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Finding Shikaku for Kuzushi:  Establishing a Position in Uke’s Blind Spot or Dead Angle to Easily Unbalance Him

By Jonathan Wilson & Dale Roznowski


January 26, 2015


"At age 67, I'd better not have to move too much!"  There was a ripple of laughter that rolled through the students sitting in seiza.  Sensei Main then proceeded to throw his uke (which at one point was me) while he stayed pretty much static.  When I was uke, every technique was Unbendable Arm (kokunage)~~~  and even though I knew what the technique would be, I could not stand up without his permission.


That experience reminds me of a time I played badminton with this guy who was really good.  He was about 20 years older than I was....  I figured I'd beat him like a drum ~ not because I was a good badminton player, but because he was old and out of shape.  Pretty soon, I noticed that I was the one sprinting back and forth across the court while he stayed in the same spot on the other side (hitting forehand after forehand).....  He rarely had to move to return my volley, but I ALWAYS had to move to return his.  I don't recall scoring a single point in that match.  It was a similar lesson of a sort to the one mentioned above.


So what secret did these men share?  What makes it so effortless for them, and so difficult for us?  What can we learn from these men to help us in our aikido studies?


Consider the following definitions ~ as we been our journey of discovery.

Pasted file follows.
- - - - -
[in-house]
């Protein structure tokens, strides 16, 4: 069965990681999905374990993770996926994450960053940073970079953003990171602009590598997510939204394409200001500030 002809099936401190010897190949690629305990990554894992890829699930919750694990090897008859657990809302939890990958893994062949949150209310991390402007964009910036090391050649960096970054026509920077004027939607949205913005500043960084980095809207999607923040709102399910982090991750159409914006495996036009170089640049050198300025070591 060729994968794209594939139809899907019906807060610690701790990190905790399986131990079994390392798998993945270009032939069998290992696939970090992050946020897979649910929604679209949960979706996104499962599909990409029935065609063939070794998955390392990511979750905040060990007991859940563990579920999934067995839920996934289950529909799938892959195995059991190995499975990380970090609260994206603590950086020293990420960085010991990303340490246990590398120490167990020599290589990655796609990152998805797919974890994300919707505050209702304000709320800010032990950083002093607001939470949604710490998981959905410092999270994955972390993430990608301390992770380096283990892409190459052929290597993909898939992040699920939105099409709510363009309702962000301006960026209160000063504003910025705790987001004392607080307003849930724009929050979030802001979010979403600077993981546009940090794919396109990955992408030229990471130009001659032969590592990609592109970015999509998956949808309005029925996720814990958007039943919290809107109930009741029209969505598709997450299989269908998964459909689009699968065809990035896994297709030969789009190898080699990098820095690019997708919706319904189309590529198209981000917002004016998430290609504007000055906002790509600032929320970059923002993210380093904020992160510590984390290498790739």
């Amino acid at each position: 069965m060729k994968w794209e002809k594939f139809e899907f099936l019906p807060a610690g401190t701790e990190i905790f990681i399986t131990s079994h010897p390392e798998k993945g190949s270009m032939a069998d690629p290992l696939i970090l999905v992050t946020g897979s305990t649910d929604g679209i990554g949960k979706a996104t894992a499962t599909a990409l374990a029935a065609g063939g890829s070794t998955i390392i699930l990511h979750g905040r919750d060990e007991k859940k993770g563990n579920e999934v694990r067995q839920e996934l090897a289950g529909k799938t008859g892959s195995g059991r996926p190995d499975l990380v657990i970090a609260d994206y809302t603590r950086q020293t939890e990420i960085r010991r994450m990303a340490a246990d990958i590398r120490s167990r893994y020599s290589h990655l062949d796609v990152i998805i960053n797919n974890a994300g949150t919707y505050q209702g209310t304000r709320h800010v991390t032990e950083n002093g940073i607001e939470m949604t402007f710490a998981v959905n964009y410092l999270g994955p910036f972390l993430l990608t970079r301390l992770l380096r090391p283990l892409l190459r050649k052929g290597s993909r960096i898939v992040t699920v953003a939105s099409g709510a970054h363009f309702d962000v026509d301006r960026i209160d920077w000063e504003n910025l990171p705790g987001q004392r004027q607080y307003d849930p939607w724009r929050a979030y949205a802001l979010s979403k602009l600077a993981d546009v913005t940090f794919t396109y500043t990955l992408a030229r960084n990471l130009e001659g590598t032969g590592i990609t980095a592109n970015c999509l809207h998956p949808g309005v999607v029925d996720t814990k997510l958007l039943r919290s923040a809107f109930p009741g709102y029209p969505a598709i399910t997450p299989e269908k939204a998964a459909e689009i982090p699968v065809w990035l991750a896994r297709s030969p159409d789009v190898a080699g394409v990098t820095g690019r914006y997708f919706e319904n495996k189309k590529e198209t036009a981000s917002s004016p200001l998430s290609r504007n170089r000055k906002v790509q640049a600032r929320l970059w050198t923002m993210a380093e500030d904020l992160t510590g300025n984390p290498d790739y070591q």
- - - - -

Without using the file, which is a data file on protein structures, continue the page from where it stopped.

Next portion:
Define:  Shikaku:  Literally "dead angle." A martial position in which it is difficult for uke to continue to attack, and from which it is relatively easy to control uke's balance and movement.  Consider the position of nage in the picture to the left ~ and you’ll see the position I describe.1


Define:  Kuzushi:  A Japanese term for unbalancing an opponent in the Japanese martial arts.  The noun comes from the transitive verb “kuzusu” meaning to level, pull down, destroy or demolish.  As such, it is refers to not just an unbalancing, but the process of putting an opponent to a position, where his stability, hence the ability to regain his integrity for attacking is destroyed.2


I went to training last week thinking "Spin Around" (Irimi nage) ~ and as fate would have it, everyone else wanted to work on that as well.  So I spent literally about an hour on the Spin Around with a green belt and a brown belt, then a purple belt 1 on 1.  The neat thing is that I had spent about an hour and a half working the same technique the day before.  


At one point, I was working on my interpretation of the Spin Around application demonstrated in the video on the left.


Look at just how deep nage enters using an irimi tenkan blend off of the overhead chop.  When we enter using that irimi tenkan movement, we can effortlessly establish a shikaku position ~ behind uke (where we're looking at the back of uke's head, or even inside his ear) ~ making it so easy to unbalance uke because we are so tightly connected to him.


The bonus of obtaining that position is that once you've gained shikaku, uke is “done” ~ and anything uke does (short of escaping with an aggressive forward roll) will result in his demise!  At some point, uke must to turn to face you.  When he does so, you can use the momentum of uke’s turn to easily unbalance him (kuzushi) and  ~~~ WHAM!!! the dynamic reversal strikes uke just as it has become impossible for him to recover!


If you think about it, you might be surprised by how readily you can establish shikaku from almost any striking or gripping attack.  


Finally, keep in mind that the secret to the position is not necessarily the strong entering motion off the irimi tenkan footwork.  That is one scenario of “how to get there.”